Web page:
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Crisis or Opportunity?

In the long run we know that investing can result in values multiplying over time and potentially providing enough income for investors to live happily ever after. But we also know that over the course of a typical lifetime, there is a good chance of a financial crisis (sometimes related to war) that can threaten people's financial lives. The coronavirus crisis that exploded in 2020 is the most recent example. Whether crisis and crashes can be predicted reasonably well in advance is debatable, but it is reasonable to do stress tests and ask how investments and portfolios may be impacted during times of crisis.

     There are many very worthwhile books documenting the history of human created bubbles, manias, and crisis including the following.

     The list of manias, bubbles, and crisis includes the following.

     Over a decade has passed since the critical events of what has come to be known as the Global Financial Crisis (GFC). Younger readers may have little or no memory of the crisis, but more experienced investors likely still have memories of the housing crash and financial crisis that followed. An enormous amount of time and effort has been spent attempting to determine what went wrong, the primary causes of the crisis,1 who should have been held accountable, and how to safeguard the financial system going forward.

     I started a list of the books written about the housing crash and global financial crisis on my web site and although the pace slowed dramatically a few years ago, there have been more than 400 books and dozens of “best-sellers” with substantive discussions on the topics. I’ve also surveyed dozens of authors of crisis books and published papers about their opinions about the crisis causes (plus what they believe can be done to prevent them in the future). While most agree that there were multiple causes, and many parties were at fault, there are many different narratives regarding the primary causes. The U.S. government created the Financial Crisis Inquiry Commission (FCIC) to determine the primary causes and it issued a final report in 2011. The FCIC final report included one report issued by the majority appointed democratic Commissioners and two dissenting views from the republican appointed Commissioners. Similarly, in my surveying of crisis commentary authors, there are multiple narratives about what were the primary causes of the GFC.2 Many blame “Wall Street,” many blame government, and many blame individuals, or a combination.

     There is plenty of blame to go around for contributing to the GFC, especially in the financial industry and many government roles, and there has been some relatively research recently potentially shifting some of narratives. In a paper published in 2018, researchers documented evidence that inflated house-price expectations led households across all income groups (not just subprime borrowers) to increase their demand for housing and mortgage leverage.3 Another group of researchers published a paper in 2017 that documented credit growth during the run-up being concentrated among prime borrowers, not just subprime borrowers. Middle-class and wealthy house flippers played a big role in the run-up and subsequent collapse of housing prices. This has led many to conclude speculators across the wealth and income scales participated in fueling the real estate bubble that eventually deflated.4

     There have been many discussions about the unpredictability of the crisis and the failure of many models to account for unexpected or outlier events (for instance, Nassim Nicholas Taleb published The Black Swan: The Impact of the Highly Improbable). Crisis Economics co-author Nouriel Roubini is credited with warning in 2006 of much of what later occurred (although Roubini's overall track record has been criticized by many). I'm also not swayed by the "no one predicted this" argument since some like Robert Shiller predicted the real estate bubble bursting (and I personally cut out a July 5, 2006 Wall Street Journal article in which Ken Heebner predicted a major price drop in hot real estate markets). In fact, there are more than 50 individuals that warned publicly about major problems to come prior to the start of the crisis.5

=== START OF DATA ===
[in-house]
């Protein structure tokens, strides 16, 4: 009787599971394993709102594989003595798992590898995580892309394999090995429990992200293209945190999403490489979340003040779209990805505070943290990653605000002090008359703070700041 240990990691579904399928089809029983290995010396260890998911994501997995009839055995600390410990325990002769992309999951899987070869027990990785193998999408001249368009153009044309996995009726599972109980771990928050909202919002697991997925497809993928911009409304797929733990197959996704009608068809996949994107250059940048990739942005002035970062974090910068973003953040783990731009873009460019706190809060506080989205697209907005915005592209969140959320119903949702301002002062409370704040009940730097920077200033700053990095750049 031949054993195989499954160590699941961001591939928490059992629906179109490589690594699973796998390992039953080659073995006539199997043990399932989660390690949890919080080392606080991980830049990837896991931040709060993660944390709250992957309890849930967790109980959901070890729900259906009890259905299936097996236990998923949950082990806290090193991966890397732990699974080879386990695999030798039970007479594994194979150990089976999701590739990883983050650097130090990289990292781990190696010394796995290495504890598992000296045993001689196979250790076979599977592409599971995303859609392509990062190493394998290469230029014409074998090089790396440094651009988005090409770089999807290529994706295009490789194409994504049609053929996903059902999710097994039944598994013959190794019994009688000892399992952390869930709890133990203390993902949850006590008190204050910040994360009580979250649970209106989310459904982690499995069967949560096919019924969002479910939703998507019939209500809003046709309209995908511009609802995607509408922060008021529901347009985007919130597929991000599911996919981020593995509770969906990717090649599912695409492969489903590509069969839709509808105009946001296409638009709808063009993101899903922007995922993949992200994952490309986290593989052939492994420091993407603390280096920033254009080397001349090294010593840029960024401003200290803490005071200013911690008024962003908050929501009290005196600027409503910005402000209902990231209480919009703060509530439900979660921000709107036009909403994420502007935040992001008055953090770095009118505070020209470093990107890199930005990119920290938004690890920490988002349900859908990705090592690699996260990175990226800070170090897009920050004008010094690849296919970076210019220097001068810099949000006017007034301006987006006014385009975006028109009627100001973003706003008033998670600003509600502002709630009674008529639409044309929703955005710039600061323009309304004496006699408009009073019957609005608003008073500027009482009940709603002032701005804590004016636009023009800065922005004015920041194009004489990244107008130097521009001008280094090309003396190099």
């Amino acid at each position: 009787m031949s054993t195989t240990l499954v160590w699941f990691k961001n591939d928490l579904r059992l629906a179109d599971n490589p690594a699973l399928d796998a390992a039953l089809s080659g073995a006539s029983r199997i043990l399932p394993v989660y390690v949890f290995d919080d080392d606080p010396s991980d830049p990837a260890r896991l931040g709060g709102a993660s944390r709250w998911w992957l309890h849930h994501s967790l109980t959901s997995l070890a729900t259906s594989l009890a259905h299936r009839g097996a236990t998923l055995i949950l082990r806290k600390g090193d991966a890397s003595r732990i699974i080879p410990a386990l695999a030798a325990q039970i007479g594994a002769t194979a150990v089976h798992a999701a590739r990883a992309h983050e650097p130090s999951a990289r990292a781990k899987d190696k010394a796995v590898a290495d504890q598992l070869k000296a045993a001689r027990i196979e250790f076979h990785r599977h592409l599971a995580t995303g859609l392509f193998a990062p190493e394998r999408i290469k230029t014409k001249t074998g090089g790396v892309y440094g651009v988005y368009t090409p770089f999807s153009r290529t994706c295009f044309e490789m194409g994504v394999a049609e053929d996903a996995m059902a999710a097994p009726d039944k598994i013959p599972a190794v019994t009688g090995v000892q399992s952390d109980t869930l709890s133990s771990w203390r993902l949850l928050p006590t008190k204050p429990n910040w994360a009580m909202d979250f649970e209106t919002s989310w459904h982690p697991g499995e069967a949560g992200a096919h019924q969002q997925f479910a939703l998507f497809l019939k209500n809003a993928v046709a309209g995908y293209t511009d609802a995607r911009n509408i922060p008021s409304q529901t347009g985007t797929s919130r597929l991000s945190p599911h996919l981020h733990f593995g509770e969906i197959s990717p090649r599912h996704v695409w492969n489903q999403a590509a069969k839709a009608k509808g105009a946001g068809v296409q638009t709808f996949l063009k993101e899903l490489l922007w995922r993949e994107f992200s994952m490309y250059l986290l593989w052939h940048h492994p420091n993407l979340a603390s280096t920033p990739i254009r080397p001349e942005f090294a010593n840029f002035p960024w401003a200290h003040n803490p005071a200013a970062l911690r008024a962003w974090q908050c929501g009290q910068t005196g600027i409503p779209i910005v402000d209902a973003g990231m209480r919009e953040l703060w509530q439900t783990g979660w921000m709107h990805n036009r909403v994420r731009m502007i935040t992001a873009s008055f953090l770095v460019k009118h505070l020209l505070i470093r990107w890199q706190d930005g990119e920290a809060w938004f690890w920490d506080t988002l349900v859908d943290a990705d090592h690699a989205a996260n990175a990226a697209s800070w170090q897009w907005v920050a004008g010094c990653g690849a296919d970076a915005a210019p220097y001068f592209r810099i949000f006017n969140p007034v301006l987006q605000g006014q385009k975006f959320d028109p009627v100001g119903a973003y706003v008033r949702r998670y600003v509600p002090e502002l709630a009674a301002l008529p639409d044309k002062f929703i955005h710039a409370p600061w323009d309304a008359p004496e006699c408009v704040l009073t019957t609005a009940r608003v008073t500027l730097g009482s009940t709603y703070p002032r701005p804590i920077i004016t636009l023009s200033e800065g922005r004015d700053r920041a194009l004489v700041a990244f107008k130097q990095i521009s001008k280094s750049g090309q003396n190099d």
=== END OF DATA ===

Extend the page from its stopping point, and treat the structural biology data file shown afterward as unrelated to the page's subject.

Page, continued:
For those that have already purchased or that are curious about Bitcoin and so-called crypto currencies, I suggest you consider the following. You might notice that I did not say "invest" in Bitcoin or crypto currencies? Currencies (including the United States dollar) are not investments and they tend to lose value over time due to inflation (incidentally the IRS does not consider crypto-currencies to be "currencies"). Gold and commodities tend to appreciate over the long run with inflation, and investments like bonds tend to appreciate over the long run with inflation plus interest, while investments in stocks and real estate appreciate over the long run with inflation, plus a risk premium.

     The more accurate question is should you "trade" or "speculate" in Bitcoin or other crypto currencies. You should probably only consider them if you have funds you can afford to lose, are knowledgeable in the technology involved, and have the appropriate resources and tools to acquire and safeguard the transactions and holdings. The vast majority of "day traders" have lost money, whether trading in U.S. stocks, derivatives, or foreign currencies (as documented in chapter eight), and net of costs that is likely to be the case in the long run for crypto currencies as well. I mentioned in Chapter 16’s survey of best long term investments. In 2019 they added bitcoin/cryptocurrency to their annual survey and it was the least chosen at 4% (gold and other precious metals was chosen by 11%).6

     Is blockchain a revolutionary technology that will significantly impact business? It hasn't significantly so far, but maybe some useful evolution will play out. In an efficient and competitive business environment, new processes and tools don't necessarily translate into a profitable or proprietary business. The fact that so many new crypto currencies have been created implies there is a virtually unlimited potential for supply (which is not surprising since they are created out of virtually nothing) and it may be difficult for more than a few to reach a critical mass and become accepted over the long run. It doesn't appear that there are any significant reasons why large organizations (if threatened by them) would not create their own versions. Facebook’s announcement of plans to launch Libra was interpreted by some as a justification of the cryptocurrency movement, but given that it is proposed to be linked to a basket of currencies, it may undercut many of the crypto-currencies that have no link to other currencies, or assets. Any model that depends on others to buy something for more than the current owners paid is highly suspicious. The following is a sample of warnings I’ve seen about Bitcoin and crypo-currrencies which support my grouping them in the bubble category.